India hi-tech trade with US
This is a discussion on India hi-tech trade with US within the Product And Services forums, part of the Miscellaneous category; India has created an elaborate structure to facilitate secure trade in high-technology, including dual use technology and equipment, with the ...
- 08-30-2010, 01:28 PM #1Unregistered Guest
India hi-tech trade with US
India has created an elaborate structure to facilitate secure trade in high-technology, including dual use technology and equipment, with the US, a senior official said here Tuesday.
The framework for such trade was put in place over the past year and its viability had been proven by the fact that the US had denied very few licences for hi-tech items during the period, said S. Jaishankar, joint secretary in the external affairs ministry.
Jaishankar was speaking at a seminar on strategic trade controls for US-India hi-tech trade organised by the Federation of Indian Chambers of Commerce and Industry (FICCI). Top US officials dealing with trade controls are also participating in the two-day meet.
"The Indian government has put in place an enabling framework to source higher levels of technology (from the US)," Jaishankar said, noting there was effective communication between the two sides.
At the same time, the external affairs ministry was working with other ministries, like the commerce ministry, to make India not only a safe destination for technology imports but also a safe and reliable re-exporter to third countries, he said.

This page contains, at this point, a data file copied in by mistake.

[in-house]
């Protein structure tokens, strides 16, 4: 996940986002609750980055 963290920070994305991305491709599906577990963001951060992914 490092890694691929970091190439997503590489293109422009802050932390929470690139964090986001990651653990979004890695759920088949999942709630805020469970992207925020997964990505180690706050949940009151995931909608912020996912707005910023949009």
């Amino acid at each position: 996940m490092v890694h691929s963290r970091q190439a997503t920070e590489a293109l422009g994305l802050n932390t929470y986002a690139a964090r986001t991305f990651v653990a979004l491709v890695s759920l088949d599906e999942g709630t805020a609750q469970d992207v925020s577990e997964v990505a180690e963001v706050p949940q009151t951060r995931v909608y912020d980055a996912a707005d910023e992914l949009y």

But Jaishankar said he had a "complaint" - India's trade and industry were not taking complete advantage of the framework created by the government. He noted that despite greater restrictions imposed by the US on China, trade between those two nations was greater than India-US trade.
The seminar will deliberate on issues such as Indian export controls, US dual use export controls, export administration regulations, product classifications and licence determinations, foreign policy controls, export enforcement and licensing of defence articles by the US Department of State.
Steven Goldman, director of the US Office of Non-proliferation and Treaty Compliance, gave an overview of his country's export control regime. He noted the system was not based strictly on national security concerns but also on foreign policy controls as well as terrorism and human rights concerns.
Goldman also noted that many of the US controls "don't apply to India" and that it was a "misperception" that American controls were difficult to navigate through.
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